Some Scandinavian boats have built-in legs installed on the transom. They are secured in place with a pin. Credit: Gilbert Park

On my boat, I have adjustable ones made by the Yacht Leg and Cradle Company, which has started manufacturing them again after an absence of several years.

These I can adjust to keep the boat reasonably level (a slight list to one side confirms that the keel is taking the majority of the weight).

When my boat is in its permanent mooring, a sloping slip at the side of the house, the legs and the keel sink into the mud.

There are only slight indentations in the mud for the props and the keel and legs have deep indentations.

The boat remains level fore and aft.

Sink or lean

Occasionally I have to borrow a neighbour’s mooring which has a harder seabed.

On this mooring, the legs from my mooring are a little too short than needed and the boat has a considerable list.

Lengthening the legs a few centimetres allows the boat to have only a slight list.

Fore and aft guys are attached to the bottom of each leg to stop them from swinging up.

When recovering a leg, I shake the leg in the water to try and get all the mud off and have a spatula to scrape any remaining off.

A rubber strip being applied to the bow of a boat

To protect the keel on stony seabeds a tough rubber strip can be stuck on. Credit: Gilbert Park

If I bring the legs on board with any mud on them it gets everywhere!

Some new, large boats now come with built-in legs on the transom as an option. These will make drying out a whole lot easier.

Some time ago, I did see a manufacturer who made adjustable wedges to go under the transom of a boat like the Merry Fisher that was inserted just before the boat dried out to keep it level.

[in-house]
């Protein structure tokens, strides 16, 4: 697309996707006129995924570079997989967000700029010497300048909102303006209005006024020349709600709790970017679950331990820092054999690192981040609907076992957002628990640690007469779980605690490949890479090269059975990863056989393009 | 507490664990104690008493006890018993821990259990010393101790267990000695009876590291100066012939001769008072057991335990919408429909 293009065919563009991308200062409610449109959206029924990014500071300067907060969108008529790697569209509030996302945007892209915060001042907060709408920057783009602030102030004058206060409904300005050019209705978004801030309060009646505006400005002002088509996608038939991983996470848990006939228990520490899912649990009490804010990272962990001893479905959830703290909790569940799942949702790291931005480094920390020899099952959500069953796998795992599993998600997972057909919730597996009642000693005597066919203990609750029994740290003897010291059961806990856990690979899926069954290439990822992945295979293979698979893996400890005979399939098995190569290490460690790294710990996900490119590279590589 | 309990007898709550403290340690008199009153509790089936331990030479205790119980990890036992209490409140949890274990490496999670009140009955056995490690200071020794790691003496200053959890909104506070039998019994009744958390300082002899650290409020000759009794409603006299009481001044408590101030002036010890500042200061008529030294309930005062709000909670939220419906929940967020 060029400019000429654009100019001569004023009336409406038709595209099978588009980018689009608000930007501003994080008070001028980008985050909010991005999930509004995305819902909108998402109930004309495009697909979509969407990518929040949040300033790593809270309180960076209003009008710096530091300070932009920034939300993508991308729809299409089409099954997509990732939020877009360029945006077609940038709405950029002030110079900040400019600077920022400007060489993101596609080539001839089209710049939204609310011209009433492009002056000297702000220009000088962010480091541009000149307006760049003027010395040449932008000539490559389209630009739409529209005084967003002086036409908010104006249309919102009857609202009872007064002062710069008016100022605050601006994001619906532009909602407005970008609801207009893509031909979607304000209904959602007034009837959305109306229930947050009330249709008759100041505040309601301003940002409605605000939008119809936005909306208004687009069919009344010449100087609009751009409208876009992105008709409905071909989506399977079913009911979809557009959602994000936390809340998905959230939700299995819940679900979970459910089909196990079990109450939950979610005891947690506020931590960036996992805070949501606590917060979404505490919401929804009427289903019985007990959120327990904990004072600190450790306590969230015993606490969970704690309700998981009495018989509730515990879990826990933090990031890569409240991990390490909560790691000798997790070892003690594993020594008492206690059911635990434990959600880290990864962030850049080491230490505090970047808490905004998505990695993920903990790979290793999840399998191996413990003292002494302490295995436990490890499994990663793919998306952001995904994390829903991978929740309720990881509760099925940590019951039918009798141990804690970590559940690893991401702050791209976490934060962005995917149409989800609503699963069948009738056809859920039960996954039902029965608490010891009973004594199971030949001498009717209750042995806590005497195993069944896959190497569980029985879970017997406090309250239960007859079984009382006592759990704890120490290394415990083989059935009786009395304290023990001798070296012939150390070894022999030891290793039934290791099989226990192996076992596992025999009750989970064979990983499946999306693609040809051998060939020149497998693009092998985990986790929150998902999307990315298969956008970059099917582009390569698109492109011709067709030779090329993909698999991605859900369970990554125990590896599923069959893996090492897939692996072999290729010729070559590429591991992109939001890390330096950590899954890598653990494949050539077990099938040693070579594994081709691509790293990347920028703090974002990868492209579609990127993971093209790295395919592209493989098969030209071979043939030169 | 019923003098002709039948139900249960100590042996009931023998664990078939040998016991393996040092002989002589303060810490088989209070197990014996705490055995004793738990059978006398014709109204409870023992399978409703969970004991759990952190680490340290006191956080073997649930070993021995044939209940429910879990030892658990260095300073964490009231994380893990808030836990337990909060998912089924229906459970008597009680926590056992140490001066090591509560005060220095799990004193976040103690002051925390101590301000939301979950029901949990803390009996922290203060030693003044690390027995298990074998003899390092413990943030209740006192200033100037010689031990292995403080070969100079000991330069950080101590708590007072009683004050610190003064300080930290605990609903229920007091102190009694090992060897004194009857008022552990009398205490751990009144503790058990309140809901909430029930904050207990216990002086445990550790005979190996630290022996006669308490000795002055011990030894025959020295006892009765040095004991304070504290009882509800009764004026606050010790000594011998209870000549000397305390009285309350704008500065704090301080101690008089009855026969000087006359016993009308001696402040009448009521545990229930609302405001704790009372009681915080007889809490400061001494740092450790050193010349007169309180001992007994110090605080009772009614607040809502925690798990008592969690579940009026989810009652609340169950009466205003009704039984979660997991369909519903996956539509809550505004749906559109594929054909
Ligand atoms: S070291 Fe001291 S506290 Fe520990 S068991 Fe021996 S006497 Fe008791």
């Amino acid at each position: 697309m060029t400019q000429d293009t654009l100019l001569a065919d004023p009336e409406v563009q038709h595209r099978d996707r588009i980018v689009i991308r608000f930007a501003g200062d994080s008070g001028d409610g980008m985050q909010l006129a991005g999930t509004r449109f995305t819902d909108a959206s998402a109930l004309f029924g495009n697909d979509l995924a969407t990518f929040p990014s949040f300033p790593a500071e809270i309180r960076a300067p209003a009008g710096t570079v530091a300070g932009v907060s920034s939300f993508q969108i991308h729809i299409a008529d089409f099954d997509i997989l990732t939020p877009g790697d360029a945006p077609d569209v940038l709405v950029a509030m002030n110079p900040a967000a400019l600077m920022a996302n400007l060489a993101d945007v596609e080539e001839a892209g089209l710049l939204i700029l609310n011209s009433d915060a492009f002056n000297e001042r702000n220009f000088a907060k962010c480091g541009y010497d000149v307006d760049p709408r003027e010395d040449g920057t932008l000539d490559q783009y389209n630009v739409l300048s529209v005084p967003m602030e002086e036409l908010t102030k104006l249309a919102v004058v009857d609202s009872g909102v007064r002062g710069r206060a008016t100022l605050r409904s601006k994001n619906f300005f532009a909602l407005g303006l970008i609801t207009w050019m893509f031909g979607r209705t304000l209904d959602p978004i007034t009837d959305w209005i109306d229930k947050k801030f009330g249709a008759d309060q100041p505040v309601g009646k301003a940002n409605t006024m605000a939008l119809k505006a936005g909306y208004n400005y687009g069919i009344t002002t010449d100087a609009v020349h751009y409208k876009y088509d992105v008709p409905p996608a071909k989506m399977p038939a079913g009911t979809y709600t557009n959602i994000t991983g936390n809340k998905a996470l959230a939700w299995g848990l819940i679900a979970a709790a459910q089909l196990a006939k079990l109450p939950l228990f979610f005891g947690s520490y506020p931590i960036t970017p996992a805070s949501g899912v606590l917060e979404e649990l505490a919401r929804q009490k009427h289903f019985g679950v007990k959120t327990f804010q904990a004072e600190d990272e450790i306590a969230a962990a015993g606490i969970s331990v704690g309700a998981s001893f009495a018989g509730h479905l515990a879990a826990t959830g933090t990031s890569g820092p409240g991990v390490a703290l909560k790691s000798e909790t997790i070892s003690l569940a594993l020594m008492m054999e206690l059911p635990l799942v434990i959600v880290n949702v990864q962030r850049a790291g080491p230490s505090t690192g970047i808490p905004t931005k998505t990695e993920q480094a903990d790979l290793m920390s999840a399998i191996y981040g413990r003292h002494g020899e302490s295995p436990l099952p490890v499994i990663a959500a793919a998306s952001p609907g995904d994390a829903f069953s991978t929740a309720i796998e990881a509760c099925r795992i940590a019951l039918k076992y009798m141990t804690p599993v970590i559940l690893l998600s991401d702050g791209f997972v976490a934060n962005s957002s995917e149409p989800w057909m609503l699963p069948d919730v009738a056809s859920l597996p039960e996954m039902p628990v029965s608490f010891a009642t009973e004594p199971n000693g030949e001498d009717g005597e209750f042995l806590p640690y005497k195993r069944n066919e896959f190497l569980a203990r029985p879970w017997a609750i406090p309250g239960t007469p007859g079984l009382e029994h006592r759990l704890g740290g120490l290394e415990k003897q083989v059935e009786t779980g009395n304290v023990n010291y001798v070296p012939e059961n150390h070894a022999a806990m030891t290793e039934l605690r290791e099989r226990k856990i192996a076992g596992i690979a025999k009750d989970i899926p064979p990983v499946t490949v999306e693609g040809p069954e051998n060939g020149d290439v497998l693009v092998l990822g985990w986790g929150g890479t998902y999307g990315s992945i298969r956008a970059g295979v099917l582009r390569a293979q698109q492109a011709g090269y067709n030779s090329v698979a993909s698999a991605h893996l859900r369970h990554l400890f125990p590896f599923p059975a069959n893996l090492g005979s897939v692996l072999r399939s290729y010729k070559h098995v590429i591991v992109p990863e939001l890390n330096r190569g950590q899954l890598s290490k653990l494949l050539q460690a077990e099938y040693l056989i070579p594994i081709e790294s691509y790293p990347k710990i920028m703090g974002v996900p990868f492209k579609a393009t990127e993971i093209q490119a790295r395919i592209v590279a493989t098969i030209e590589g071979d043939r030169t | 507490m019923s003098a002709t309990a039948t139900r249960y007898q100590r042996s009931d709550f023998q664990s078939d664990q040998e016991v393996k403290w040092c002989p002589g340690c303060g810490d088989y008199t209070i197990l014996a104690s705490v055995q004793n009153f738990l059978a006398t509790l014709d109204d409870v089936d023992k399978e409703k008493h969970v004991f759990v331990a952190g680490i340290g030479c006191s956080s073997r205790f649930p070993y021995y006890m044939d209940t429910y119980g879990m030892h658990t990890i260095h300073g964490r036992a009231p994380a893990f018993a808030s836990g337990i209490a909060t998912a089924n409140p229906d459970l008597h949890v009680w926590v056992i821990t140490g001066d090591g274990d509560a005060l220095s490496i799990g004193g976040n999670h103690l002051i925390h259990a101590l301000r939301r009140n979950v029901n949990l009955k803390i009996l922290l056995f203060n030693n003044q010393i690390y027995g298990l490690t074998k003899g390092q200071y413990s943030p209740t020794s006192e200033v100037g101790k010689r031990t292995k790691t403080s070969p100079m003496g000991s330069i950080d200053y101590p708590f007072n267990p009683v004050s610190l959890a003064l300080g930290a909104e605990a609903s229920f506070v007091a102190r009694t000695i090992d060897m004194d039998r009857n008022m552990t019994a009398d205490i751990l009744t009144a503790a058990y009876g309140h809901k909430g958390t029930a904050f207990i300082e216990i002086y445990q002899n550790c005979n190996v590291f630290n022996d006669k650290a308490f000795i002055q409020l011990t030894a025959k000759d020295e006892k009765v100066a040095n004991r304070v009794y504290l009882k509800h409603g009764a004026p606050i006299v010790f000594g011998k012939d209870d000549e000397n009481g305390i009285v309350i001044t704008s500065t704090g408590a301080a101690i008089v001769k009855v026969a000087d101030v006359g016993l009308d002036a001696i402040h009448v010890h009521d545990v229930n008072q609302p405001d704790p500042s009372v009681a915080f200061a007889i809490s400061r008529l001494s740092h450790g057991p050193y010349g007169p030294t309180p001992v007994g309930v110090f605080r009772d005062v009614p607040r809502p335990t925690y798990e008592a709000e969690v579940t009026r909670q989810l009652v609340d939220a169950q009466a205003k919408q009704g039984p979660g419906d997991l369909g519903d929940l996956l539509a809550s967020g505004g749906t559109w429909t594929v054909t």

I can’t find them now, but it may be possible to duplicate them by using levelling wedges for motorhomes if any reader wants to experiment.

A boat with a blue hull drying out

On different moorings, lengthening or shortening legs a few centimetres can allow the boat to dry level. Credit: Gilbert Park

One top tip: if you do keep your boat on a drying mooring, close the seacocks when the boat is dry if you can. The pipes are then empty of water. This stops marine growth in them. It also prevents the nasty smell you sometimes get in the heads if you do this and then flush the toilet with fresh water from the hand basin.

Just one word of caution. If you’re in an unfamiliar mooring it’s worth feeling around the boat to make sure you’re not on the edge of the channel and don’t dry out at an angle, or there is a block of concrete or a supermarket trolley to damage the boat.

Alternatively, if you have one, use the seabed structure feature on your depth finder to see what’s there.

So is it worth having legs on your boat if you don’t keep it on a drying mooring? The answer is an undoubted yes.

A boat on legs drying out on a river

Wooden legs secured by a bolt may not need guy ropes. Credit: Gilbert Park

It enables you to do straightforward maintenance such as changing anodes on the ‘hard’, rather than lifting out (but please use other supports as well).

Legs also increase the places you can go. In the Solent, there are at least six drying harbours I have stayed in including Ryde, Newport, Wootton Creek and Wootton Bridge on the Isle of Wight.

On the mainland Ashlet Creek, just off Southampton Water, and Keyhaven near Hurst Castle.

All of these share attractive attributes, besides drying out.

On a recent trip to the West Country again they were in use in the Isles of Scilly: anchor, put out legs, wait for the tide to go out and then go for a walk on the sand. Wonderful.

Enjoyed reading Tips for drying out in a motorboat?